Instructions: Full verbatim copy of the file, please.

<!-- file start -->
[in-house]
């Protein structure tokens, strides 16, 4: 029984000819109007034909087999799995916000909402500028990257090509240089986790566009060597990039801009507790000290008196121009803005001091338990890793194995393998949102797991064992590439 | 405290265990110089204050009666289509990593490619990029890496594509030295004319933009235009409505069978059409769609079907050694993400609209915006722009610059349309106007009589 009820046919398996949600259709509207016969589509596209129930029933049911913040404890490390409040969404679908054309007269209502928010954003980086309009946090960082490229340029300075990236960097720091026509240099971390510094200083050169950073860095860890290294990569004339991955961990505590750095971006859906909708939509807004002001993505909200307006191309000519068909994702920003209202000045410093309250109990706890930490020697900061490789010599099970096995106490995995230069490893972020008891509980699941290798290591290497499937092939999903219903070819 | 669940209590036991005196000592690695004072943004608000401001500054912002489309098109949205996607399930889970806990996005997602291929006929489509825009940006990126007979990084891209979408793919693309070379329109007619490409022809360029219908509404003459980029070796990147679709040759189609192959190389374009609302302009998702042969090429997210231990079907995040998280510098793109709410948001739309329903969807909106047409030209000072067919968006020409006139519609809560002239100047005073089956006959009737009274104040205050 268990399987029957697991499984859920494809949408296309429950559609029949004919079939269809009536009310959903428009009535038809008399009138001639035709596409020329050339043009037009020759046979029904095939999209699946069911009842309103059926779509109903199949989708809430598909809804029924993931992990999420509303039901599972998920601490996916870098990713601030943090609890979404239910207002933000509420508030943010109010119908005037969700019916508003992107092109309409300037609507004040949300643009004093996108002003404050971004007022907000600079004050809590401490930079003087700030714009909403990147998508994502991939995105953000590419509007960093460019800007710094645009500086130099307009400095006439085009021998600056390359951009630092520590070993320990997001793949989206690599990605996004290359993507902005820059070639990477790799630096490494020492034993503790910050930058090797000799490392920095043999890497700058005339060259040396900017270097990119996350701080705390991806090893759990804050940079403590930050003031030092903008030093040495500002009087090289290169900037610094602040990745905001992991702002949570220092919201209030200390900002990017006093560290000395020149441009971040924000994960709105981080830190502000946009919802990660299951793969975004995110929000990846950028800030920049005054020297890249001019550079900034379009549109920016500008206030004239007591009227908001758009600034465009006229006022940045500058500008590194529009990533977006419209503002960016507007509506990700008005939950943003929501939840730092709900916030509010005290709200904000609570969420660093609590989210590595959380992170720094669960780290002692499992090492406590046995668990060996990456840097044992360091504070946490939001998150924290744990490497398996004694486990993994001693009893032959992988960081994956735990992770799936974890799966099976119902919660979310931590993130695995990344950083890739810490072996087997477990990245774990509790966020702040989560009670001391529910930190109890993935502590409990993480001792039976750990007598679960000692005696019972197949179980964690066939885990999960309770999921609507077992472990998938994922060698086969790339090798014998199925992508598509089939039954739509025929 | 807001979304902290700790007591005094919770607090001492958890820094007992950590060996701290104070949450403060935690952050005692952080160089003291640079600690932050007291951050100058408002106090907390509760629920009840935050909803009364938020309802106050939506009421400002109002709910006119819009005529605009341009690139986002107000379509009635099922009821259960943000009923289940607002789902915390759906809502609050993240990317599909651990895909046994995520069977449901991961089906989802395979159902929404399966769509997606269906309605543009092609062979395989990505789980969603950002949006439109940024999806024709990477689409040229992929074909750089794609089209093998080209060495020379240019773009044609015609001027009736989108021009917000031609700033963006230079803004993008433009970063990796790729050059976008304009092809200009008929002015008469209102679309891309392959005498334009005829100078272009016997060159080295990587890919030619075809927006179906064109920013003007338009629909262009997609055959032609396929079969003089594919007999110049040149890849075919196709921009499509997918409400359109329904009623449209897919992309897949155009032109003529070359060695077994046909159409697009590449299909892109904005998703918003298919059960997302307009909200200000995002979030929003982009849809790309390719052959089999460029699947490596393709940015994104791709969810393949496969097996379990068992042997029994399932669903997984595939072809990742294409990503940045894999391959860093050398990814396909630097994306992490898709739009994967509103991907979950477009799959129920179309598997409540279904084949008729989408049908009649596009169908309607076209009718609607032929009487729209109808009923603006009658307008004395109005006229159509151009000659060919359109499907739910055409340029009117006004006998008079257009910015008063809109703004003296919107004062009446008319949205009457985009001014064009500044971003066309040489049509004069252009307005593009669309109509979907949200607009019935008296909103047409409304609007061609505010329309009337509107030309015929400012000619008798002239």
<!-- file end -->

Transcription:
[in-house]
């Protein structure tokens, strides 16, 4: 029984000819109007034909087999799995916000909402500028990257090509240089986790566009060597990039801009507790000290008196121009803005001091338990890793194995393998949102797991064992590439 | 405290265990110089204050009666289509990593490619990029890496594509030295004319933009235009409505069978059409769609079907050694993400609209915006722009610059349309106007009589 009820046919398996949600259709509207016969589509596209129930029933049911913040404890490390409040969404679908054309007269209502928010954003980086309009946090960082490229340029300075990236960097720091026509240099971390510094200083050169950073860095860890290294990569004339991955961990505590750095971006859906909708939509807004002001993505909200307006191309000519068909994702920003209202000045410093309250109990706890930490020697900061490789010599099970096995106490995995230069490893972020008891509980699941290798290591290497499937092939999903219903070819 | 669940209590036991005196000592690695004072943004608000401001500054912002489309098109949205996607399930889970806990996005997602291929006929489509825009940006990126007979990084891209979408793919693309070379329109007619490409022809360029219908509404003459980029070796990147679709040759189609192959190389374009609302302009998702042969090429997210231990079907995040998280510098793109709410948001739309329903969807909106047409030209000072067919968006020409006139519609809560002239100047005073089956006959009737009274104040205050 268990399987029957697991499984859920494809949408296309429950559609029949004919079939269809009536009310959903428009009535038809008399009138001639035709596409020329050339043009037009020759046979029904095939999209699946069911009842309103059926779509109903199949989708809430598909809804029924993931992990999420509303039901599972998920601490996916870098990713601030943090609890979404239910207002933000509420508030943010109010119908005037969700019916508003992107092109309409300037609507004040949300643009004093996108002003404050971004007022907000600079004050809590401490930079003087700030714009909403990147998508994502991939995105953000590419509007960093460019800007710094645009500086130099307009400095006439085009021998600056390359951009630092520590070993320990997001793949989206690599990605996004290359993507902005820059070639990477790799630096490494020492034993503790910050930058090797000799490392920095043999890497700058005339060259040396900017270097990119996350701080705390991806090893759990804050940079403590930050003031030092903008030093040495500002009087090289290169900037610094602040990745905001992991702002949570220092919201209030200390900002990017006093560290000395020149441009971040924000994960709105981080830190502000946009919802990660299951793969975004995110929000990846950028800030920049005054020297890249001019550079900034379009549109920016500008206030004239007591009227908001758009600034465009006229006022940045500058500008590194529009990533977006419209503002960016507007509506990700008005939950943003929501939840730092709900916030509010005290709200904000609570969420660093609590989210590595959380992170720094669960780290002692499992090492406590046995668990060996990456840097044992360091504070946490939001998150924290744990490497398996004694486990993994001693009893032959992988960081994956735990992770799936974890799966099976119902919660979310931590993130695995990344950083890739810490072996087997477990990245774990509790966020702040989560009670001391529910930190109890993935502590409990993480001792039976750990007598679960000692005696019972197949179980964690066939885990999960309770999921609507077992472990998938994922060698086969790339090798014998199925992508598509089939039954739509025929 | 807001979304902290700790007591005094919770607090001492958890820094007992950590060996701290104070949450403060935690952050005692952080160089003291640079600690932050007291951050100058408002106090907390509760629920009840935050909803009364938020309802106050939506009421400002109002709910006119819009005529605009341009690139986002107000379509009635099922009821259960943000009923289940607002789902915390759906809502609050993240990317599909651990895909046994995520069977449901991961089906989802395979159902929404399966769509997606269906309605543009092609062979395989990505789980969603950002949006439109940024999806024709990477689409040229992929074909750089794609089209093998080209060495020379240019773009044609015609001027009736989108021009917000031609700033963006230079803004993008433009970063990796790729050059976008304009092809200009008929002015008469209102679309891309392959005498334009005829100078272009016997060159080295990587890919030619075809927006179906064109920013003007338009629909262009997609055959032609396929079969003089594919007999110049040149890849075919196709921009499509997918409400359109329904009623449209897919992309897949155009032109003529070359060695077994046909159409697009590449299909892109904005998703918003298919059960997302307009909200200000995002979030929003982009849809790309390719052959089999460029699947490596393709940015994104791709969810393949496969097996379990068992042997029994399932669903997984595939072809990742294409990503940045894999391959860093050398990814396909630097994306992490898709739009994967509103991907979950477009799959129920179309598997409540279904084949008729989408049908009649596009169908309607076209009718609607032929009487729209109808009923603006009658307008004395109005006229159509151009000659060919359109499907739910055409340029009117006004006998008079257009910015008063809109703004003296919107004062009446008319949205009457985009001014064009500044971003066309040489049509004069252009307005593009669309109509979907949200607009019935008296909103047409409304609007061609505010329309009337509107030309015929400012000619008798002239």